these attendant modernizing exceptions, as above pointed out.
After mature deliberation, I have come to the conclusion that such common law, so far as it permits accumulations of the character in this suit, is obsolete and repugnant to our conditions and therefore not applicable to the District of Columbia. As a matter of fact, it was considered obsolete and not suited to conditions in England in 1799 because it was repudiated the following year by statute. The utmost boundaries permitting restraints are expressed in the rule against remote vesting and the statute against restraints on alienation which do not apply expressly to accumulations, as above pointed out. It would be clearly contrary to the trend of the law and a step backward to include accumulations of the character involved herein to be within the permissive rules above referred to simply because of the discredited and vehemently criticized
decision in the Thellusson case, supra, which for the reasons above stated is neither binding on the courts of the District of Columbia, nor expressive of the common law in force therein. Public interest and welfare forbid that a dead hand from the past should shape and control the present except so far as permitted by law. Permitting unreasonable restraints on alienation are inconsistent with the principles of democracy. They are the concomitants of an aristocracy. Such restraints are relics of a feudal society, are obsolete and are repugnant to our institutions and conditions.
It is therefore my conclusion that under the particular circumstances of this case the provision in respect of accumulations contained in Paragraph I of Article Fifth, involving as it does the inalienable accumulation of a huge sum of money, probably $10,000,000 for a period probably in excess of sixty years, is invalid and cannot be sustained.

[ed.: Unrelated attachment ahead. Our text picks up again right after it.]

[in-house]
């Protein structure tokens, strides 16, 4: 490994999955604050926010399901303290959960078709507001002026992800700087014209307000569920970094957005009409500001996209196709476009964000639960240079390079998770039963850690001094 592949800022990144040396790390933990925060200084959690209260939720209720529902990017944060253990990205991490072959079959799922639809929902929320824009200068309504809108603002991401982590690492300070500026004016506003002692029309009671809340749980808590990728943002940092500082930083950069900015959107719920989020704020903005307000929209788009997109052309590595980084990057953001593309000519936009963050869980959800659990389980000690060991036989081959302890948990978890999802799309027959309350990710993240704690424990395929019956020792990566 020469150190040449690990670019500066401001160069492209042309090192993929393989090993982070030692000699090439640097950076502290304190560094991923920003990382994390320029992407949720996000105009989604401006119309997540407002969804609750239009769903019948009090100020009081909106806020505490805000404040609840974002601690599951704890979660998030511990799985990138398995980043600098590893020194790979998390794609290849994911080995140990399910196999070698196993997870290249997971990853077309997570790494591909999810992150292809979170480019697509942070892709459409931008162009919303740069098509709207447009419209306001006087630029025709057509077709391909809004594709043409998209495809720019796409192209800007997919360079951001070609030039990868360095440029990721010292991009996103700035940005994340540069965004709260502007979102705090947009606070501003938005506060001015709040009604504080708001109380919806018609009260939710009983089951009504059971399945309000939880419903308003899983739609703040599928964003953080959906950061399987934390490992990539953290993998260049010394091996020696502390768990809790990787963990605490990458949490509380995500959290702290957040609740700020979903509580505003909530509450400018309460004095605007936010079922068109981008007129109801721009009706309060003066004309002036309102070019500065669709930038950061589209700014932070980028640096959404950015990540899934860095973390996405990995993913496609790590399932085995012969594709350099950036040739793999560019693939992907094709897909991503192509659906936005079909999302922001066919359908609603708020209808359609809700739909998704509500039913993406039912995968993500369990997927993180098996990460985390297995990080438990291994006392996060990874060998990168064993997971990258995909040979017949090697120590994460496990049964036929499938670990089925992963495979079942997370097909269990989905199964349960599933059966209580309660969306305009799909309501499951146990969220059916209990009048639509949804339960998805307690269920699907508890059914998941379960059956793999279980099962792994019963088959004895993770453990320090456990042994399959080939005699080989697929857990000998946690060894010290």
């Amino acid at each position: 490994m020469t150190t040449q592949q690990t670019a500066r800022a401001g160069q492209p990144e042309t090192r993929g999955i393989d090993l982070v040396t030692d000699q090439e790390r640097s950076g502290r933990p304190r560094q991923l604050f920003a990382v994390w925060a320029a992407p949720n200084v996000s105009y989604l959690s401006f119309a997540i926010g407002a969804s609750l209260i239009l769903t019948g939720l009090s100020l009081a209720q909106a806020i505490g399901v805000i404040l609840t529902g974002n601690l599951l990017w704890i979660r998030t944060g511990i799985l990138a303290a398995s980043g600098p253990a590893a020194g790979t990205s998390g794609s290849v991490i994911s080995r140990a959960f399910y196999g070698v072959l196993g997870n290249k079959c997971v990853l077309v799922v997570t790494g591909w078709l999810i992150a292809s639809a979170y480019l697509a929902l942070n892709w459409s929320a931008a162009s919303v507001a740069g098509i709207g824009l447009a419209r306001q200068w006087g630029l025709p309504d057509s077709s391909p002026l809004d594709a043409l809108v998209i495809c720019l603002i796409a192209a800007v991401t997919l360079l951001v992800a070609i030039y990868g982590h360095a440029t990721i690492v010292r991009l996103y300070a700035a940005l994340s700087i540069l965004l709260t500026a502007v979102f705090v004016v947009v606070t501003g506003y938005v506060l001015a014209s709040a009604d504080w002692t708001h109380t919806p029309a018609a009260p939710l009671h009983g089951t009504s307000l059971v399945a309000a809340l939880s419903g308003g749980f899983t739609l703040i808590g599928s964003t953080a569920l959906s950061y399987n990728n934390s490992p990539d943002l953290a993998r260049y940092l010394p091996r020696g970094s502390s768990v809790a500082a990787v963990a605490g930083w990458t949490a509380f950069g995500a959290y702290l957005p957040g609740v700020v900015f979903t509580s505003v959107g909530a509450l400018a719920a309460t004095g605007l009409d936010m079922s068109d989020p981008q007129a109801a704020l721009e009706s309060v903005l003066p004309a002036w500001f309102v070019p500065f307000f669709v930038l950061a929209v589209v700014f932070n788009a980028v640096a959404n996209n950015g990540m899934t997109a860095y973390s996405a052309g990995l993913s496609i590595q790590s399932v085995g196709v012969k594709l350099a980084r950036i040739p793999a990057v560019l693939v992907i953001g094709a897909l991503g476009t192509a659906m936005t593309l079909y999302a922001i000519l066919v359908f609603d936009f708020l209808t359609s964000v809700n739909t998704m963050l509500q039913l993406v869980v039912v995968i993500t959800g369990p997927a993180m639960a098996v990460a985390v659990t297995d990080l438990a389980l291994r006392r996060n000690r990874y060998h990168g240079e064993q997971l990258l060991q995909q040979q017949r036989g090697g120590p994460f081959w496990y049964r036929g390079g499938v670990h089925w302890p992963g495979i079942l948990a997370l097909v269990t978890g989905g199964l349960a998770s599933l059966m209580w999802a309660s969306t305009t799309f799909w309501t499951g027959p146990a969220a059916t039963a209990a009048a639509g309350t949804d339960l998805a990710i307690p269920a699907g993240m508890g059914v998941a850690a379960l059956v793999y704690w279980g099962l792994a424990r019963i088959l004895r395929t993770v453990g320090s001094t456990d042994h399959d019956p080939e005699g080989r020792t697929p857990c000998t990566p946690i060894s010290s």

In reaching this conclusion I am not unmindful of the admonition of the Supreme Court contained in Shelton v. King, 229 U.S. 90, 33 S. Ct. 686, 690, 57 L. Ed. 1086, that: "There is no higher duty which rests upon a court than to carry out the intentions of a testator when the provision is not repugnant to settled principles of public policy and is otherwise valid."
But in the still later case of Funk v. United States, 290 U.S. 371, 54 S. Ct. 212, 216, 78 L. Ed. 369, holding that the wife of defendant in a criminal case was a competent witness in his behalf, the Supreme Court, while stating that the Federal Courts do not have power to amend or repeal any rule or principle of the common law, nevertheless in the complete absence of specific Congressional legislation on the subject, these courts do have the power "* * * to declare and effectuate, upon commonlaw principles, what is the present rule upon a given subject in the light of fundamentally altered conditions, without regard to what has previously been declared and practiced. It has been said so often as to have become axiomatic that the common law is not immutable but flexible, and by its own principles adapts itself to varying conditions."
The remaining questions raised by the complaint are disposed of as follows:
The trustees should exercise their sound discretion in holding and disposing of securities received by them as a result of reorganization proceedings of corporations in which the testator held securities although such reorganization securities do not qualify as legal investments for the trustees under Paragraph 2 of Article Seventh.
The question of the amount of the bond has been determined.
The other questions should not be answered at this time under the authority of May v. May, 167 U.S. 310, 17 S. Ct. 824, 42 L. Ed. 179.